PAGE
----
Moreover, the evidence indicated that there existed no standard answer key for the January examination. If one existed, it was not submitted to this Court. Plaintiff's exhibit 10 is a copy of an answer key for the May examination. Merely looking at the plaintiff's completed examinations and the completed examinations of other Second Cycle trainees, both of whom passed and failed, (plaintiff's exh. 12, defendant's exh. F), this Court cannot on its own determine the methodology which the graders used in determining the grades on either the January or May examinations, for example, the values afforded each answer on either examination or whether the complexity of the questions triggered differing point values.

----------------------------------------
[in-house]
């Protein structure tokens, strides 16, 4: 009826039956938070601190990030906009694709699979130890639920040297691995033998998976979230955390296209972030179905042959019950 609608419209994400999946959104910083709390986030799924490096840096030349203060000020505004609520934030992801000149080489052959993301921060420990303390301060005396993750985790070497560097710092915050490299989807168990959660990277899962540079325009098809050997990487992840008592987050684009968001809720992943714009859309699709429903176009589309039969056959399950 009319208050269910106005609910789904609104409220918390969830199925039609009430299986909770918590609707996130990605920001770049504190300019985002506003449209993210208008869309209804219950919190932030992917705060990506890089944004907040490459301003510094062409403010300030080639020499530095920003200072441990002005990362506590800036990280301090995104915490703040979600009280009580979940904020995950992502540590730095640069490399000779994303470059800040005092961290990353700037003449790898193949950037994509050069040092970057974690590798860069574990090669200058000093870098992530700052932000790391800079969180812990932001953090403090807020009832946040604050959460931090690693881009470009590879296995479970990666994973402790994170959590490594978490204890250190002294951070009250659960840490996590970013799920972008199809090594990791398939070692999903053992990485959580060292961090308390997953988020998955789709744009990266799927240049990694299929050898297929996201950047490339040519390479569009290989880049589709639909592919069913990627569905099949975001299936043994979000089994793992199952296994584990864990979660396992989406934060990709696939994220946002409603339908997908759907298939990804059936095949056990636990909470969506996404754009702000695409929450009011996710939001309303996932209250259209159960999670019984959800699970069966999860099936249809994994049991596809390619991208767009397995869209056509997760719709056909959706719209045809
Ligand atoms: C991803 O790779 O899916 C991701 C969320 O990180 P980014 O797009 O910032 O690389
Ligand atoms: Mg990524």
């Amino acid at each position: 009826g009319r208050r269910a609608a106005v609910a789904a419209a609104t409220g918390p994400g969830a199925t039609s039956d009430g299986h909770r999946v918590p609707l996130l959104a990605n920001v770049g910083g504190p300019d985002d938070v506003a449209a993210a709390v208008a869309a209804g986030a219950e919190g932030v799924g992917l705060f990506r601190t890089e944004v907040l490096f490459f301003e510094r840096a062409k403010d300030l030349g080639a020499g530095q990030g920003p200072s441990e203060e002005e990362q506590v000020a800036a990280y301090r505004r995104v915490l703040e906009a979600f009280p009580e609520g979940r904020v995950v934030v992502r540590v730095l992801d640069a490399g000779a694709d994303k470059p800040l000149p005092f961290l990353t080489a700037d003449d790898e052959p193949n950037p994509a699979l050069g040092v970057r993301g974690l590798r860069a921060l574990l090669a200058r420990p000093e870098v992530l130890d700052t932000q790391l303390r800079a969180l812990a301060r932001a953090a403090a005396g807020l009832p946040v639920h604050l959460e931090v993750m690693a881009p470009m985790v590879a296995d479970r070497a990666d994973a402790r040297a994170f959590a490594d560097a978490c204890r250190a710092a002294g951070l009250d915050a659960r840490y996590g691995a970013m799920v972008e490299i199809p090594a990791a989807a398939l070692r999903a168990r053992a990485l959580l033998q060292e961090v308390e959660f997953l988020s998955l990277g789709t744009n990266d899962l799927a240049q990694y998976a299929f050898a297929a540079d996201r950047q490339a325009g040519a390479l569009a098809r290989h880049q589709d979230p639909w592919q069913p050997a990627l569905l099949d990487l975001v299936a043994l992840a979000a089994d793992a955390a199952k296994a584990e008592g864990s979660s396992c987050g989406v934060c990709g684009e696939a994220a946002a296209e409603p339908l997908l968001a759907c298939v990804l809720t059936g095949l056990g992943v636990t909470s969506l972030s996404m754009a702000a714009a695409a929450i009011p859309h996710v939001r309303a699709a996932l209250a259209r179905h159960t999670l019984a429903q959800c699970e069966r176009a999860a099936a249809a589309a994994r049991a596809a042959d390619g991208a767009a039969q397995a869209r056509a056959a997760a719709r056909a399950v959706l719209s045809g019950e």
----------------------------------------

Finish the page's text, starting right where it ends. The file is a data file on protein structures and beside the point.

Therefore, having considered all the evidence, this Court does not find that Local 41 graded the plaintiff's Journeyman's examinations arbitrarily.
Having held that Local 41 discriminated against the plaintiff based on his race by virtue of its disparate admission policy applied to the plaintiff, as a minority trainee, this Court now addresses the remaining portion of the plaintiff's Title VII claim.
B. DISPARATE IMPACT